Deacon McGuire spent three of his 26 major-league seasons with the Tigers, but he spent his later years in Albion and is buried there

Across from the Kalamazoo River in Riverside Cemetery in Albion, a headstone features two baseball bats and a baseball. It is the resting place of one of the most prominent catchers around the turn of the century – the 20th century.

Deacon McGuire was well known to Detroit baseball fans and baseball fans in general when he joined the Tigers in 1902.

McGuire, a long-time catcher, played for the Detroit Wolverines in the National League in 1885 and 1888. The Tigers were his eighth major-league team in a career that began in 1884 with the Toledo Blue Stockings of the American Association, when it was classified as a major league.

McGuire played in 26 seasons for 11 different franchise, and only Cap Anson and Nolan Ryan, each with 27, played more seasons than McGuire. When he arrived in Detroit in 1902, he was 38 years old.

McGuire joined the Tigers to share the catching duties with Fritz Buelow, the starter in 1901 who struggled at the plate. McGuire didn’t fare much better than Buelow, but he still outhit him .227-.223 and had the edge in OPS .624-.547.

The 1902 opener was played at South Side Park in Chicago against the White Sox, and McGuire was 0-for-3 in a 12-2 loss. But less than a month later, sparked the Tigers to a 19-11 victory over the Cleveland Bronchos at Burns Park in Detroit.

Burns Park was the Sunday home for the Tigers as blue laws dictated that sales of alcohol was prohibited in the city limits on Sundays. Burns Park was located just outside the city limits in Springwells Township.

Cleveland scored five runs in the top of the third inning and another in the top of the fourth, but in the top of the fourth McGuire hit a grand slam over the left-field fence to begin the Tigers’ comeback.

There weren’t many other highlights for McGuire and the Tigers in 1902, but one of them came on July 16, 1902, against the Washington Senators at American League Park in Washington, D.C. The Senators led 8-4 going into the top of the ninth inning. McGuire singled in the ninth as part of a four-run rally to tie it. In the top of the 10th inning, McGuire capped a five-run rally by the Tigers with a two-run homer off Al Orth for a 13-8 victory.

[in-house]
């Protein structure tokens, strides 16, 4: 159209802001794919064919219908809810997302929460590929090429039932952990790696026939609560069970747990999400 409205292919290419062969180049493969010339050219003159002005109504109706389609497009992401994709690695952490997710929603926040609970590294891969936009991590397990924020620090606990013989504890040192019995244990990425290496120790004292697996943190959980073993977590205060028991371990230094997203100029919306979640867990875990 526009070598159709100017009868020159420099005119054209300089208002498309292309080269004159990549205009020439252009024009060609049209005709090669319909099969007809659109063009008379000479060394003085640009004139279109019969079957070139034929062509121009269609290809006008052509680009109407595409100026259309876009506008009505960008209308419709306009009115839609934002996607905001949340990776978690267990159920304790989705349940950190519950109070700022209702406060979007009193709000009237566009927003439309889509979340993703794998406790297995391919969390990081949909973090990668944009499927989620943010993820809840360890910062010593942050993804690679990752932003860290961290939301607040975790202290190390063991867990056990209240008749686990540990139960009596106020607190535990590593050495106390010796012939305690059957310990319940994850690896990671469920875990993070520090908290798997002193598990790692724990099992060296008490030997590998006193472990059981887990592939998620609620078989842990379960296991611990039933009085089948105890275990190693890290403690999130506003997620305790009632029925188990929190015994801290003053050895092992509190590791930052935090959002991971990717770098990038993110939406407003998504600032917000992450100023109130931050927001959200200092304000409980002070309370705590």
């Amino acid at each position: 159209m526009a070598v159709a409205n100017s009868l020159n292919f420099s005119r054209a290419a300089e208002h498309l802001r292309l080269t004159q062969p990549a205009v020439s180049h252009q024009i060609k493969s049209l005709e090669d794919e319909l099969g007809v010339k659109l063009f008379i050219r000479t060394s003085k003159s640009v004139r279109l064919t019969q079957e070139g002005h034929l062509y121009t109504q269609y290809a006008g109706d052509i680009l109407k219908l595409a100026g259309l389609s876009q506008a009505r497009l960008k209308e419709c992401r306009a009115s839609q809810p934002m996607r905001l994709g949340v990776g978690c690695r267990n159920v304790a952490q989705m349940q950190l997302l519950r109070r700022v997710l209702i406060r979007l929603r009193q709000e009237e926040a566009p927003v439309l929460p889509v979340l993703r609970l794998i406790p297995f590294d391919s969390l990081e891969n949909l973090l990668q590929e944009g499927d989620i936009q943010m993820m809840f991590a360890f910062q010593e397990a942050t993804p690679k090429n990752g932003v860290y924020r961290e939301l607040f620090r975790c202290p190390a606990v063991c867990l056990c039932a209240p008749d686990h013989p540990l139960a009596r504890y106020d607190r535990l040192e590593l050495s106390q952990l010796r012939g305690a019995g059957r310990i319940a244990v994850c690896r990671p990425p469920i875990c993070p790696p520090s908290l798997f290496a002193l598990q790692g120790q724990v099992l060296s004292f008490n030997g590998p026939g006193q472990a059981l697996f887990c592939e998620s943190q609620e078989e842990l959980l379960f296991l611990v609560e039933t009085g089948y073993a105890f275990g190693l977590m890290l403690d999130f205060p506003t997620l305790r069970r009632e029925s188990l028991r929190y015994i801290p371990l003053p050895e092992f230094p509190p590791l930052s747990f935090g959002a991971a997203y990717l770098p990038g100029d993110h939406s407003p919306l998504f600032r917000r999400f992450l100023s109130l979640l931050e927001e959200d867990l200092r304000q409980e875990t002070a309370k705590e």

Although he did not start in the season opener, McGuire’s role in 1903 was comparable to what it had been in 1902. His average was a little better, but he failed to hit a home run, and his extra-base hits slipped from 17 to 13. McGuire was used as the personal catcher rookie pitcher Rube Kisinger, who made 16 starts and had McGuire behind the plate for the last 15.

McGuire turned 40 shortly after the end of the season, and the following February the New York Highlanders purchased his contract. He appeared in 101 games for New York in 1904, but he hit just .208. His playing time decreased the following two seasons, and during the 1907 season the Boston Americans claimed him on waivers.

Boston had used Cy Young, George Huff and Bob Unglaub as managers in 1907, and they wanted McGuire to fill that role. McGuire had been the third of four managers used by the Washington Senators in 1898, and he appeared in just six games as a player/manager for the Americans in 1907. In the second game of a doubleheader on July 25, 1907, McGuire hit the final home run of his major-league career. It came as a pinch-hitter off Tigers pitcher Ed Siever in the bottom of the ninth inning at the Huntington Avenue Baseball Grounds in Boaston, but the Tigers held on for a 3-2 victory

McGuire stayed on as Boston manager in 1908 but was let go after 115 games. He appeared in one game for the Americans in 1908, and one game for the Cleveland Naps, and the following season he was hired to manage the last 39 games.

McGuire had his only full season as a manager in 1910, and he led Cleveland to a 71-81 record. Seventeen games into the 1911 season, McGuire was replaced by George Stovall.

By that time, McGuire had established a business with his brother in Albion, about 100 miles west of Detroit. It was a saloon called “McGuire Brothers,” and hanging over the bar was a life-sized portrait of McGuire in a Tigers uniform. He signed with the Tigers as a scout and coach in 1912, and that set the stage for his final major-league game as a player.

Ty Cobb had been suspended by baseball for going into the stands in New York and fighting a fan who had been heckling him. The fan reportedly had no hands, but that didn’t keep Cobb from hitting and kicking the fan. The Tigers players chose to boycott a game in Philadelphia, and the Tigers had to recruit local players off the sandlots to field a team. McGuire, a coach, was chosen to start at catcher, went 1-for-2 with a walk and a run scored, but the Tigers lost 24-2 using several players who would never appear in another professional game.

McGuire continued as a coach for the Tigers until 1915, and he remained a scout until 1926 while living on a farm on Duck Lake near Albion. He coached the Albion College baseball team in 1926.

He endured several illnesses later in life, and he died after suffering a stroke and developing pneumonia on October 31, 1936. He was 72 years old.

This entry was posted in Detroit Tigers, MLB, Tale of the Tigers and tagged . Bookmark the permalink.

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